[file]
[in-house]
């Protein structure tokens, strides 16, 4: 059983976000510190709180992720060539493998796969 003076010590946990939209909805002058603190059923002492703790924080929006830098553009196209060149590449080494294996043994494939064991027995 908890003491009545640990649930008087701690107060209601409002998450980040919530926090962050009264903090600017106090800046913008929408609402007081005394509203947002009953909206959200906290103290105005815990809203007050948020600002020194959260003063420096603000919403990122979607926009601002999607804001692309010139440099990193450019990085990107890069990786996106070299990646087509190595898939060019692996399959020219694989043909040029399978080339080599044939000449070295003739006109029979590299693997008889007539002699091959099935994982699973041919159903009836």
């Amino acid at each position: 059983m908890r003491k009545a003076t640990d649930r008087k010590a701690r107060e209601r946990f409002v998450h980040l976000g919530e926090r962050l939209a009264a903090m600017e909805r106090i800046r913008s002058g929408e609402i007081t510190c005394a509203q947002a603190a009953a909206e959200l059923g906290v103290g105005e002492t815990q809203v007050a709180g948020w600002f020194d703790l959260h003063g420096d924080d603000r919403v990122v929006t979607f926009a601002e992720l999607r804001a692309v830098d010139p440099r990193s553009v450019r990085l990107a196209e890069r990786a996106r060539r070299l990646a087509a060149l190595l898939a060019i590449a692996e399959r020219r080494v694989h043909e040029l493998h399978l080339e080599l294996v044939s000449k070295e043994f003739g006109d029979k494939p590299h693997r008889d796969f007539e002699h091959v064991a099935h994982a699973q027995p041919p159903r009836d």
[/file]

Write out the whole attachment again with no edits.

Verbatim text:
[in-house]
């Protein structure tokens, strides 16, 4: 059983976000510190709180992720060539493998796969 003076010590946990939209909805002058603190059923002492703790924080929006830098553009196209060149590449080494294996043994494939064991027995 908890003491009545640990649930008087701690107060209601409002998450980040919530926090962050009264903090600017106090800046913008929408609402007081005394509203947002009953909206959200906290103290105005815990809203007050948020600002020194959260003063420096603000919403990122979607926009601002999607804001692309010139440099990193450019990085990107890069990786996106070299990646087509190595898939060019692996399959020219694989043909040029399978080339080599044939000449070295003739006109029979590299693997008889007539002699091959099935994982699973041919159903009836």
């Amino acid at each position: 059983m908890r003491k009545a003076t640990d649930r008087k010590a701690r107060e209601r946990f409002v998450h980040l976000g919530e926090r962050l939209a009264a903090m600017e909805r106090i800046r913008s002058g929408e609402i007081t510190c005394a509203q947002a603190a009953a909206e959200l059923g906290v103290g105005e002492t815990q809203v007050a709180g948020w600002f020194d703790l959260h003063g420096d924080d603000r919403v990122v929006t979607f926009a601002e992720l999607r804001a692309v830098d010139p440099r990193s553009v450019r990085l990107a196209e890069r990786a996106r060539r070299l990646a087509a060149l190595l898939a060019i590449a692996e399959r020219r080494v694989h043909e040029l493998h399978l080339e080599l294996v044939s000449k070295e043994f003739g006109d029979k494939p590299h693997r008889d796969f007539e002699h091959v064991a099935h994982a699973q027995p041919p159903r009836d």